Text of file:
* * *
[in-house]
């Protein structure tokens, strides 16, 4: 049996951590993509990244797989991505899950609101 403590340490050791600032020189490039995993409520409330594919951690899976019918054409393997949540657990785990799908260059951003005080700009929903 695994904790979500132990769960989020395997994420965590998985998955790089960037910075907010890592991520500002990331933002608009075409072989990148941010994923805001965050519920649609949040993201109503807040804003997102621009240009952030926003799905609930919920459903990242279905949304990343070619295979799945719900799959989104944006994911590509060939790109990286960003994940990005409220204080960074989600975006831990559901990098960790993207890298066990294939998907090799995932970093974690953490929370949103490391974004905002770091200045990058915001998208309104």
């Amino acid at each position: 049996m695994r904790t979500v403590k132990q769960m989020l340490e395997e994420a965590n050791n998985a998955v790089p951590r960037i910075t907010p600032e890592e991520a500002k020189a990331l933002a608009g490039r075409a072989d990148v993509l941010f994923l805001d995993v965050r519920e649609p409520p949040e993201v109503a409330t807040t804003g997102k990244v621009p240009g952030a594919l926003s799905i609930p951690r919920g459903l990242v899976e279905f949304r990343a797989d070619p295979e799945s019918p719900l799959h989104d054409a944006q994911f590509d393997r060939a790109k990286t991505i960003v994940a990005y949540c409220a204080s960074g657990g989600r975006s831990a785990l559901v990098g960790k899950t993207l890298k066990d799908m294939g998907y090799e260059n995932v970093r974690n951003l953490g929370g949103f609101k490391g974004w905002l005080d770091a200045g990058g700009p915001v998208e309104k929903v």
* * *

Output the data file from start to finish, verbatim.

[in-house]
């Protein structure tokens, strides 16, 4: 049996951590993509990244797989991505899950609101 403590340490050791600032020189490039995993409520409330594919951690899976019918054409393997949540657990785990799908260059951003005080700009929903 695994904790979500132990769960989020395997994420965590998985998955790089960037910075907010890592991520500002990331933002608009075409072989990148941010994923805001965050519920649609949040993201109503807040804003997102621009240009952030926003799905609930919920459903990242279905949304990343070619295979799945719900799959989104944006994911590509060939790109990286960003994940990005409220204080960074989600975006831990559901990098960790993207890298066990294939998907090799995932970093974690953490929370949103490391974004905002770091200045990058915001998208309104």
């Amino acid at each position: 049996m695994r904790t979500v403590k132990q769960m989020l340490e395997e994420a965590n050791n998985a998955v790089p951590r960037i910075t907010p600032e890592e991520a500002k020189a990331l933002a608009g490039r075409a072989d990148v993509l941010f994923l805001d995993v965050r519920e649609p409520p949040e993201v109503a409330t807040t804003g997102k990244v621009p240009g952030a594919l926003s799905i609930p951690r919920g459903l990242v899976e279905f949304r990343a797989d070619p295979e799945s019918p719900l799959h989104d054409a944006q994911f590509d393997r060939a790109k990286t991505i960003v994940a990005y949540c409220a204080s960074g657990g989600r975006s831990a785990l559901v990098g960790k899950t993207l890298k066990d799908m294939g998907y090799e260059n995932v970093r974690n951003l953490g929370g949103f609101k490391g974004w905002l005080d770091a200045g990058g700009p915001v998208e309104k929903v």